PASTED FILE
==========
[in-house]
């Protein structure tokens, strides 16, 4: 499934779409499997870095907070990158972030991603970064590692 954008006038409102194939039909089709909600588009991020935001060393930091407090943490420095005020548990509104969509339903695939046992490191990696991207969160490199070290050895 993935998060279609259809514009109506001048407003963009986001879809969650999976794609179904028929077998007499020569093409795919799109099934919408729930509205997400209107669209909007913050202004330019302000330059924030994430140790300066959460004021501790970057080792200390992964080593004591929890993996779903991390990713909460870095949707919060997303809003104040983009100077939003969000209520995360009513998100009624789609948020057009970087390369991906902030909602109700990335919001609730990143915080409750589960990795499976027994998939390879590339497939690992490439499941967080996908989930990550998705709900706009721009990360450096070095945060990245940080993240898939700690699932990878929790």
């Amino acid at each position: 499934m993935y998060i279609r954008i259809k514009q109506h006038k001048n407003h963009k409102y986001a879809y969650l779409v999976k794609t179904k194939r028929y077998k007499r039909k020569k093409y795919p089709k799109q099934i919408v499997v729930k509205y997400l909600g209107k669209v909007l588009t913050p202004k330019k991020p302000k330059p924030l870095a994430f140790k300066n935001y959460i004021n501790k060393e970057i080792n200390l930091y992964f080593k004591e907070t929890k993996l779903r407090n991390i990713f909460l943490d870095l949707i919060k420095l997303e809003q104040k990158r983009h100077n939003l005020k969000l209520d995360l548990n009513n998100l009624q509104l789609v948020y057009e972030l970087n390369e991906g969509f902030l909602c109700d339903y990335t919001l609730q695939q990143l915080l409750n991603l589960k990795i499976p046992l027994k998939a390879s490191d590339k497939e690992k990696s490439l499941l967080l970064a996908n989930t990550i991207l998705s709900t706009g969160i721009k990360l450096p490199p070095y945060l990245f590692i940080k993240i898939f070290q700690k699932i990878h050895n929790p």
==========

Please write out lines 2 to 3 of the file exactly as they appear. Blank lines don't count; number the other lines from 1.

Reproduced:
């Protein structure tokens, strides 16, 4: 499934779409499997870095907070990158972030991603970064590692 954008006038409102194939039909089709909600588009991020935001060393930091407090943490420095005020548990509104969509339903695939046992490191990696991207969160490199070290050895 993935998060279609259809514009109506001048407003963009986001879809969650999976794609179904028929077998007499020569093409795919799109099934919408729930509205997400209107669209909007913050202004330019302000330059924030994430140790300066959460004021501790970057080792200390992964080593004591929890993996779903991390990713909460870095949707919060997303809003104040983009100077939003969000209520995360009513998100009624789609948020057009970087390369991906902030909602109700990335919001609730990143915080409750589960990795499976027994998939390879590339497939690992490439499941967080996908989930990550998705709900706009721009990360450096070095945060990245940080993240898939700690699932990878929790």
């Amino acid at each position: 499934m993935y998060i279609r954008i259809k514009q109506h006038k001048n407003h963009k409102y986001a879809y969650l779409v999976k794609t179904k194939r028929y077998k007499r039909k020569k093409y795919p089709k799109q099934i919408v499997v729930k509205y997400l909600g209107k669209v909007l588009t913050p202004k330019k991020p302000k330059p924030l870095a994430f140790k300066n935001y959460i004021n501790k060393e970057i080792n200390l930091y992964f080593k004591e907070t929890k993996l779903r407090n991390i990713f909460l943490d870095l949707i919060k420095l997303e809003q104040k990158r983009h100077n939003l005020k969000l209520d995360l548990n009513n998100l009624q509104l789609v948020y057009e972030l970087n390369e991906g969509f902030l909602c109700d339903y990335t919001l609730q695939q990143l915080l409750n991603l589960k990795i499976p046992l027994k998939a390879s490191d590339k497939e690992k990696s490439l499941l967080l970064a996908n989930t990550i991207l998705s709900t706009g969160i721009k990360l450096p490199p070095y945060l990245f590692i940080k993240i898939f070290q700690k699932i990878h050895n929790p």